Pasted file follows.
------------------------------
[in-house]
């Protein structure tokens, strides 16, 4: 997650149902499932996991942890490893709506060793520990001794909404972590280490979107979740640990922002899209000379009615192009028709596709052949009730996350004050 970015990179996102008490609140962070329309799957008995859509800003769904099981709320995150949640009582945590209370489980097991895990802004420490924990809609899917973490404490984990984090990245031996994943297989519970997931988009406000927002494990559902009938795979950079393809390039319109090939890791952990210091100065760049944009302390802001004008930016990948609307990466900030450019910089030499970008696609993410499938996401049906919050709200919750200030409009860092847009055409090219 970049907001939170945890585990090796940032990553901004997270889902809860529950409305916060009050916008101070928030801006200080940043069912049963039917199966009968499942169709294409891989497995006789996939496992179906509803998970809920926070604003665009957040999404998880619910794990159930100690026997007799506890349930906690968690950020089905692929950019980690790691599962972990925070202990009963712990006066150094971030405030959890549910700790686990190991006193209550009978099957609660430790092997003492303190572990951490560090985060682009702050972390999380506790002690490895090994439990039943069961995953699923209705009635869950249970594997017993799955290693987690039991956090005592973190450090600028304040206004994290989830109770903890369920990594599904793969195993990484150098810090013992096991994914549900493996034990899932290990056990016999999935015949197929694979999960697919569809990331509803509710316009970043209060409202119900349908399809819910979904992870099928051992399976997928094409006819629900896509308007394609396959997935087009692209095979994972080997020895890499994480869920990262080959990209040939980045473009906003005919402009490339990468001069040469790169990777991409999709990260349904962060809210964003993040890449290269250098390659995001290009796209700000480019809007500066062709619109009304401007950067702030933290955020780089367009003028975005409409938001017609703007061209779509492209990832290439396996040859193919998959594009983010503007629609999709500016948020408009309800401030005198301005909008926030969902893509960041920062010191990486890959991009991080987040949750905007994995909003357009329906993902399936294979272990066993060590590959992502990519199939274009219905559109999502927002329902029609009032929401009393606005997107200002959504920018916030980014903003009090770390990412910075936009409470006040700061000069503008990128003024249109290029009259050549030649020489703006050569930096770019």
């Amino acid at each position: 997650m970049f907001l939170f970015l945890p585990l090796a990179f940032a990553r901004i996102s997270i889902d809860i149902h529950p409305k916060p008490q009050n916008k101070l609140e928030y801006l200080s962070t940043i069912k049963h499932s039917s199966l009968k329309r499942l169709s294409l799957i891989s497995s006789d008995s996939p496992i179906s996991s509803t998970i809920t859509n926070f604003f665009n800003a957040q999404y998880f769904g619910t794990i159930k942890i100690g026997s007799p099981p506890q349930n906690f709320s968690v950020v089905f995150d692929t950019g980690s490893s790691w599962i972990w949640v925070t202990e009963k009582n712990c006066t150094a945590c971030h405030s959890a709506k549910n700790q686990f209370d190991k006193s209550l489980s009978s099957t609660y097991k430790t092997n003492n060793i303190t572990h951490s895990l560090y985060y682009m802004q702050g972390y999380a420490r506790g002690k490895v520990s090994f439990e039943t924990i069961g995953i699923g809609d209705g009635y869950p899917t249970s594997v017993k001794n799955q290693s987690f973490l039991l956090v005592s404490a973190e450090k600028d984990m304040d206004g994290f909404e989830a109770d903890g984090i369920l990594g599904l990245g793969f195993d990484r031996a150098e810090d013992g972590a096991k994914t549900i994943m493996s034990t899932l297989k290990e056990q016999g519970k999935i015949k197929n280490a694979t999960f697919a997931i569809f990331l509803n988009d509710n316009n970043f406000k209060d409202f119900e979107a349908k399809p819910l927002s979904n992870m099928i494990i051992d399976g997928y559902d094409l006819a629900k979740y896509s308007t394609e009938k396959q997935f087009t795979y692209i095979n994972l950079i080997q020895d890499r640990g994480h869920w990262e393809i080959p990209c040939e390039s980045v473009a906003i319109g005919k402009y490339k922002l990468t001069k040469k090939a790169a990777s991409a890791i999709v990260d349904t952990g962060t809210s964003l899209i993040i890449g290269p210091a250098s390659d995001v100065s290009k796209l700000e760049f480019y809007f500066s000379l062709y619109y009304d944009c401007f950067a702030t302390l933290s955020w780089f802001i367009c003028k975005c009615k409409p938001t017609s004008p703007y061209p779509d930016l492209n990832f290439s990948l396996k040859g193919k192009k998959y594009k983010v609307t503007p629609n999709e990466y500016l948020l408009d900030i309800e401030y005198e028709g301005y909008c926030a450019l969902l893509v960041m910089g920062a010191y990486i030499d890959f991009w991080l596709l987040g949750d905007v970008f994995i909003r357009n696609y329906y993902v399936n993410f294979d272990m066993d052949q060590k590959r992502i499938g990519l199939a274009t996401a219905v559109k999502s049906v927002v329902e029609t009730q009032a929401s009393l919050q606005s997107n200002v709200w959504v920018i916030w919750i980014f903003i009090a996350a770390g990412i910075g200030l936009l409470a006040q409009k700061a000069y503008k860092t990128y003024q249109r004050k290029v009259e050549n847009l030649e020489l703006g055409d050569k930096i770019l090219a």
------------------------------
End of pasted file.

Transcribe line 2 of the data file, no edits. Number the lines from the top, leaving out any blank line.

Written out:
């Protein structure tokens, strides 16, 4: 997650149902499932996991942890490893709506060793520990001794909404972590280490979107979740640990922002899209000379009615192009028709596709052949009730996350004050 970015990179996102008490609140962070329309799957008995859509800003769904099981709320995150949640009582945590209370489980097991895990802004420490924990809609899917973490404490984990984090990245031996994943297989519970997931988009406000927002494990559902009938795979950079393809390039319109090939890791952990210091100065760049944009302390802001004008930016990948609307990466900030450019910089030499970008696609993410499938996401049906919050709200919750200030409009860092847009055409090219 970049907001939170945890585990090796940032990553901004997270889902809860529950409305916060009050916008101070928030801006200080940043069912049963039917199966009968499942169709294409891989497995006789996939496992179906509803998970809920926070604003665009957040999404998880619910794990159930100690026997007799506890349930906690968690950020089905692929950019980690790691599962972990925070202990009963712990006066150094971030405030959890549910700790686990190991006193209550009978099957609660430790092997003492303190572990951490560090985060682009702050972390999380506790002690490895090994439990039943069961995953699923209705009635869950249970594997017993799955290693987690039991956090005592973190450090600028304040206004994290989830109770903890369920990594599904793969195993990484150098810090013992096991994914549900493996034990899932290990056990016999999935015949197929694979999960697919569809990331509803509710316009970043209060409202119900349908399809819910979904992870099928051992399976997928094409006819629900896509308007394609396959997935087009692209095979994972080997020895890499994480869920990262080959990209040939980045473009906003005919402009490339990468001069040469790169990777991409999709990260349904962060809210964003993040890449290269250098390659995001290009796209700000480019809007500066062709619109009304401007950067702030933290955020780089367009003028975005409409938001017609703007061209779509492209990832290439396996040859193919998959594009983010503007629609999709500016948020408009309800401030005198301005909008926030969902893509960041920062010191990486890959991009991080987040949750905007994995909003357009329906993902399936294979272990066993060590590959992502990519199939274009219905559109999502927002329902029609009032929401009393606005997107200002959504920018916030980014903003009090770390990412910075936009409470006040700061000069503008990128003024249109290029009259050549030649020489703006050569930096770019």